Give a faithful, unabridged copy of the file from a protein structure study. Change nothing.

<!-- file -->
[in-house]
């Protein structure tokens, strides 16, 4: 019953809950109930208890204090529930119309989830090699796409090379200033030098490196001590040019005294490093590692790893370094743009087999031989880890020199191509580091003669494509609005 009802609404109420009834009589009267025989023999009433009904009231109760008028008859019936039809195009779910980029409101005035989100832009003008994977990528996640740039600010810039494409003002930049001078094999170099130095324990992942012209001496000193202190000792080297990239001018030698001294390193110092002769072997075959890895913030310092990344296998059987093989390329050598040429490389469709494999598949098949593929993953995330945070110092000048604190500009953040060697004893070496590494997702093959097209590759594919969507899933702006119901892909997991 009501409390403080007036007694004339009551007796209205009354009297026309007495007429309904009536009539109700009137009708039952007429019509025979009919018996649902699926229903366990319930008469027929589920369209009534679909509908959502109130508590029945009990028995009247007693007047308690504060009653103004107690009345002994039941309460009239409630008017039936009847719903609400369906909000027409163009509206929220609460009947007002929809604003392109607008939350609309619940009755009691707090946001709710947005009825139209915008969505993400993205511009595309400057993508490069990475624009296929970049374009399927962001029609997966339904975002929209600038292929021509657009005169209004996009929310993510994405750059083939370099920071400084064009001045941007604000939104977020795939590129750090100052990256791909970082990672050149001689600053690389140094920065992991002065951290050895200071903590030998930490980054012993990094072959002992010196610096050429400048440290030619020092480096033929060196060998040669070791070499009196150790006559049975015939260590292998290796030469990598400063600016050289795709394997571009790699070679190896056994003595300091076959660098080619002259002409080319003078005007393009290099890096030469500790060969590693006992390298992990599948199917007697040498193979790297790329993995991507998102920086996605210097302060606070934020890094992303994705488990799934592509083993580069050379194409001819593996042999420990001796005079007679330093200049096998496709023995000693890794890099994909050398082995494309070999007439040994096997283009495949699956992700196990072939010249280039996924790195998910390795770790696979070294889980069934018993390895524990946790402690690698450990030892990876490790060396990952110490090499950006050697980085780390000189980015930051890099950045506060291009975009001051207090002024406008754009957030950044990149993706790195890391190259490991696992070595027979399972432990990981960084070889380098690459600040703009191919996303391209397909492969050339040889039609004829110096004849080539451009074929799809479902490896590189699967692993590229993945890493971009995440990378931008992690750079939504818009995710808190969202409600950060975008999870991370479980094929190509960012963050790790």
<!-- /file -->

[in-house]
């Protein structure tokens, strides 16, 4: 019953809950109930208890204090529930119309989830090699796409090379200033030098490196001590040019005294490093590692790893370094743009087999031989880890020199191509580091003669494509609005 009802609404109420009834009589009267025989023999009433009904009231109760008028008859019936039809195009779910980029409101005035989100832009003008994977990528996640740039600010810039494409003002930049001078094999170099130095324990992942012209001496000193202190000792080297990239001018030698001294390193110092002769072997075959890895913030310092990344296998059987093989390329050598040429490389469709494999598949098949593929993953995330945070110092000048604190500009953040060697004893070496590494997702093959097209590759594919969507899933702006119901892909997991 009501409390403080007036007694004339009551007796209205009354009297026309007495007429309904009536009539109700009137009708039952007429019509025979009919018996649902699926229903366990319930008469027929589920369209009534679909509908959502109130508590029945009990028995009247007693007047308690504060009653103004107690009345002994039941309460009239409630008017039936009847719903609400369906909000027409163009509206929220609460009947007002929809604003392109607008939350609309619940009755009691707090946001709710947005009825139209915008969505993400993205511009595309400057993508490069990475624009296929970049374009399927962001029609997966339904975002929209600038292929021509657009005169209004996009929310993510994405750059083939370099920071400084064009001045941007604000939104977020795939590129750090100052990256791909970082990672050149001689600053690389140094920065992991002065951290050895200071903590030998930490980054012993990094072959002992010196610096050429400048440290030619020092480096033929060196060998040669070791070499009196150790006559049975015939260590292998290796030469990598400063600016050289795709394997571009790699070679190896056994003595300091076959660098080619002259002409080319003078005007393009290099890096030469500790060969590693006992390298992990599948199917007697040498193979790297790329993995991507998102920086996605210097302060606070934020890094992303994705488990799934592509083993580069050379194409001819593996042999420990001796005079007679330093200049096998496709023995000693890794890099994909050398082995494309070999007439040994096997283009495949699956992700196990072939010249280039996924790195998910390795770790696979070294889980069934018993390895524990946790402690690698450990030892990876490790060396990952110490090499950006050697980085780390000189980015930051890099950045506060291009975009001051207090002024406008754009957030950044990149993706790195890391190259490991696992070595027979399972432990990981960084070889380098690459600040703009191919996303391209397909492969050339040889039609004829110096004849080539451009074929799809479902490896590189699967692993590229993945890493971009995440990378931008992690750079939504818009995710808190969202409600950060975008999870991370479980094929190509960012963050790790």